Automated robotic device draws blood, performs analysis
Monday, June 18, 2018
Researchers from Rutgers have developed an automated blood drawing and testing device that promises quick results. Speeding up blood testing could potentially improve hospital workflow and allow practitioners to spend more time treating patients.
The research team published a description of their fully automated device online in the journal TECHNOLOGY.
"This device represents the holy grail in blood testing technology," said Martin L. Yarmush, senior author of the study, in a press release. "Integrating miniaturized robotic and microfluidic (lab-on-a-chip) systems, this technology combines the breadth and accuracy of traditional blood drawing and laboratory testing with the speed and convenience of point-of-care testing."
As the world’s most commonly performed clinical procedure, diagnostic blood testing influences most medical decisions. The success rate of manual blood draws depends largely on the skills of the phlebotomist or clinician and on patient physiology.
Hemolysis, inappropriate transport, misidentification, improper tube, insufficient specimen volume and clotted samples with fibrin can lead to specimen rejection and lost time. Furthermore, most test results come from centralized labs that handle great quantities of samples and use labor-intensive analytical methods that can reduce success rates.
The Rutgers Robot for Blood Analysis
To improve success rates, the biomedical engineering research team developed an automated device that combines an image-guided robot that draws blood, a sample-handling module and a centrifuge-based blood analyzer.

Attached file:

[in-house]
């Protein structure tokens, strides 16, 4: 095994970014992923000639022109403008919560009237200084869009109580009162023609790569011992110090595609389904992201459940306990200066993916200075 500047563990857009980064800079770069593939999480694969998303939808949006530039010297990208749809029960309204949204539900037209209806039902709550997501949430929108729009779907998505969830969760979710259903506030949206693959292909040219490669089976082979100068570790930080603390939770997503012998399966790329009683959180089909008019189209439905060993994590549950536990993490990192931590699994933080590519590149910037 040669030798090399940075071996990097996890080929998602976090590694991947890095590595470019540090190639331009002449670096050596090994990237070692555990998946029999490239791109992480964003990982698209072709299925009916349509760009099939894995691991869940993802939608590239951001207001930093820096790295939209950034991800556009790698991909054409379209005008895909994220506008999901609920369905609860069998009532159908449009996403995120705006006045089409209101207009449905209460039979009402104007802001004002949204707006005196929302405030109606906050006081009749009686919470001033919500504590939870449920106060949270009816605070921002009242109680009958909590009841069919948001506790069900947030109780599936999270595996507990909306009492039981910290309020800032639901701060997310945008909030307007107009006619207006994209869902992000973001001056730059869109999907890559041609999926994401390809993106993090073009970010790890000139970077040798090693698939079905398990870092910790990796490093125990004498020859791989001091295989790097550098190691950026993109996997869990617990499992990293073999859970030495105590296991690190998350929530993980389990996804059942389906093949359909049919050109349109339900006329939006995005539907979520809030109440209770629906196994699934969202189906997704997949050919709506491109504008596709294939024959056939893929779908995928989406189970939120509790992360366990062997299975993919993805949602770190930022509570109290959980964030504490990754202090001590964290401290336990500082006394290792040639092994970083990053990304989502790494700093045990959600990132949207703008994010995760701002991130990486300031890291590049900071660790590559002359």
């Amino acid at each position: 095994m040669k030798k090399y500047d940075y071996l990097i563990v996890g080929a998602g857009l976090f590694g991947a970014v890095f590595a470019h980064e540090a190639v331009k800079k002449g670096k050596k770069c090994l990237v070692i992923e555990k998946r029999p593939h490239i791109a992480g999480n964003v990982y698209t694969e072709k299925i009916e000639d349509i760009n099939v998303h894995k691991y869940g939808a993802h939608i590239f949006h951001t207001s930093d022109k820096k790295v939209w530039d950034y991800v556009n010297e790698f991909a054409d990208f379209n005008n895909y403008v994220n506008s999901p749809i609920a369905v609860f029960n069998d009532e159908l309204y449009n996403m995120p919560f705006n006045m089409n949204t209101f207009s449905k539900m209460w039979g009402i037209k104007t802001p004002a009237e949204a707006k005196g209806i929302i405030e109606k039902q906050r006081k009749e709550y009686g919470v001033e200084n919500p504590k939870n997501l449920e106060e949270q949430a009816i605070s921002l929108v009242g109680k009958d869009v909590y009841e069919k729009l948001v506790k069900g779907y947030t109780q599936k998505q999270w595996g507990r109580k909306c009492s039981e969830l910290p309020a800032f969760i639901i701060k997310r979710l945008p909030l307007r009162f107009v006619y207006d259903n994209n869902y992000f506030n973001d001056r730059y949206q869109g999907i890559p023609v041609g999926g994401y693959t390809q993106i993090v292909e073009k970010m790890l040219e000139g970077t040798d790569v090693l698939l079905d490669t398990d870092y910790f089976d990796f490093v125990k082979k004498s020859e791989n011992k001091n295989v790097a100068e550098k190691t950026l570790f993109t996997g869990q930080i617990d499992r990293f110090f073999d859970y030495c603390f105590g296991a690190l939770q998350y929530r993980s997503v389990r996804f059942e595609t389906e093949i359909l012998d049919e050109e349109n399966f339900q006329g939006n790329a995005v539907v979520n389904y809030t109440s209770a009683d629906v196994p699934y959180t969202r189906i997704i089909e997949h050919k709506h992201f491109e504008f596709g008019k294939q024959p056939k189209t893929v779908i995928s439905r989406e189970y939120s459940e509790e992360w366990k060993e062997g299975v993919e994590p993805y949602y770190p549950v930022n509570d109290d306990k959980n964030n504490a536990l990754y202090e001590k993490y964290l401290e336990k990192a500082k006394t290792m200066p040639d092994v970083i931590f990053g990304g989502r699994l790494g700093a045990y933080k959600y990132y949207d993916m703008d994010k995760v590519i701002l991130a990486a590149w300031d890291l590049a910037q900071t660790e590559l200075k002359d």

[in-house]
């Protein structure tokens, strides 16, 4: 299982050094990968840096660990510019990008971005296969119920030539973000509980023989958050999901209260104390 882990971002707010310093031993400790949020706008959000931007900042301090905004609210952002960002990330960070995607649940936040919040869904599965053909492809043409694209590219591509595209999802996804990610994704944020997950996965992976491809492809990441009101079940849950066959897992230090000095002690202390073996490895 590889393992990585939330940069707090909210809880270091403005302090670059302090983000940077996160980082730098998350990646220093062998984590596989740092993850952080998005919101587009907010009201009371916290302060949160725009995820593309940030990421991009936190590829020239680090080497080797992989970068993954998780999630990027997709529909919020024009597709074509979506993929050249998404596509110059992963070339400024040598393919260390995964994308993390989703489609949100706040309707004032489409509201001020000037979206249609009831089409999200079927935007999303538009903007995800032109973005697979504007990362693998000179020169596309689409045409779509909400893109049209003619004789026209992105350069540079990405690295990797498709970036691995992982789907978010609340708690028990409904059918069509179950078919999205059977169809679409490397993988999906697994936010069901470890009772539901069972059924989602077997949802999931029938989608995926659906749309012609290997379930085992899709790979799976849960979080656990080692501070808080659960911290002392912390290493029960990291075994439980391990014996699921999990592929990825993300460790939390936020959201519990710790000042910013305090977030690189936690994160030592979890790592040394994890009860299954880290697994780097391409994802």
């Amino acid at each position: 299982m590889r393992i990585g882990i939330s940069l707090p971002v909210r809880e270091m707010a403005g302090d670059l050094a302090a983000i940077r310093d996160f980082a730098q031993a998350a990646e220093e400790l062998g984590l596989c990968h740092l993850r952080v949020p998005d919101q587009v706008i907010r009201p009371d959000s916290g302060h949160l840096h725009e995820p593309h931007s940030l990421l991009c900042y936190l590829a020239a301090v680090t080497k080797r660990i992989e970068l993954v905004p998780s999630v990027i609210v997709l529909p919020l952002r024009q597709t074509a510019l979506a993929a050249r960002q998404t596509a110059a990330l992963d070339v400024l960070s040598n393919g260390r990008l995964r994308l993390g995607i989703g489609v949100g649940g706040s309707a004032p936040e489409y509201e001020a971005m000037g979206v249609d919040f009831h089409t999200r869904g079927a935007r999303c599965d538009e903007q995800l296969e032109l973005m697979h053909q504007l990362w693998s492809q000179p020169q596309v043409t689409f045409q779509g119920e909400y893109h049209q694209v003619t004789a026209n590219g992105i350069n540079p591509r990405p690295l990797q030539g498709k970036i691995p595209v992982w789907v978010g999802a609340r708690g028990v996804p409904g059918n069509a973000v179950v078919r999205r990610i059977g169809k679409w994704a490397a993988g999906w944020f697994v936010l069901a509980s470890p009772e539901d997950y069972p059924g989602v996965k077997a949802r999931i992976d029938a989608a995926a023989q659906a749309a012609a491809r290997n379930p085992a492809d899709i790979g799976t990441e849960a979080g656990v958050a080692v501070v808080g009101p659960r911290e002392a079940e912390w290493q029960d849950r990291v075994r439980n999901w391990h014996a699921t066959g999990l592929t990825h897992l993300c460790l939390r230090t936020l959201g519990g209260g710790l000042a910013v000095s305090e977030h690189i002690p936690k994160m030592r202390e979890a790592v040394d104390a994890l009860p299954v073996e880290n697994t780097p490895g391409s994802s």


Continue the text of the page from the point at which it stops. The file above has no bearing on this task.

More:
The Rutgers device has three separate parts. The first component is a "venipuncture robot" that uses ultrasound imaging and near-infrared (NIR) technology to locate the patient’s blood vessels. It then uses image analysis to reconstruct the vessels in 3-D before inserting the needle into the center of a viable vein.
The next part of the devices is the "sample handling module" that extracts the blood and pumps it to the "centrifuge-based blood analyzer," which is the last segment of the system. The analyzer contains an acrylic microfluidic chip that holds the sample, a centrifuge and an optical microscope system that determines white blood cell (WBC) count.
The researchers first demonstrated a WBC assay on the analyzer with a blood-like fluid containing fluorescent microbeads, where the area of packed bead layer correlates with the bead concentration.
The research team then performed a number of experiments to test the pumping efficiency of the sample-handling component. The scientists conducted studies on the integrated device from draw to analysis using arms with plastic tubes, known as blood vessel phantoms. The studies on the integrated device intended to evaluate the repeatability and accuracy of the resulting WBC assay.
If approved for use and integrated into clinical use, the device could provide rapid blood test results in emergency departments, ambulances, clinics and at the bedside.
"When designing the system, our focus was on creating a modular and expandable device,” said Max Balter, the leader of the study. “With our relatively simple chip design and analysis techniques, the device can be extended to incorporate a broader panel of tests in the future."
But will people trust the technology? There does seem to be greater skepticism in diagnostics since the Theranos scandal, for example.
Patients may fear the potential for mechanical failure in a device poised with a needle over their arms. Robots also lack the human touch that helps many patients relax through blood draws.
Will the promise of fast, accurate results and improved success rates of phlebotomy sticks be enough to entice people to let a robot draw their blood?
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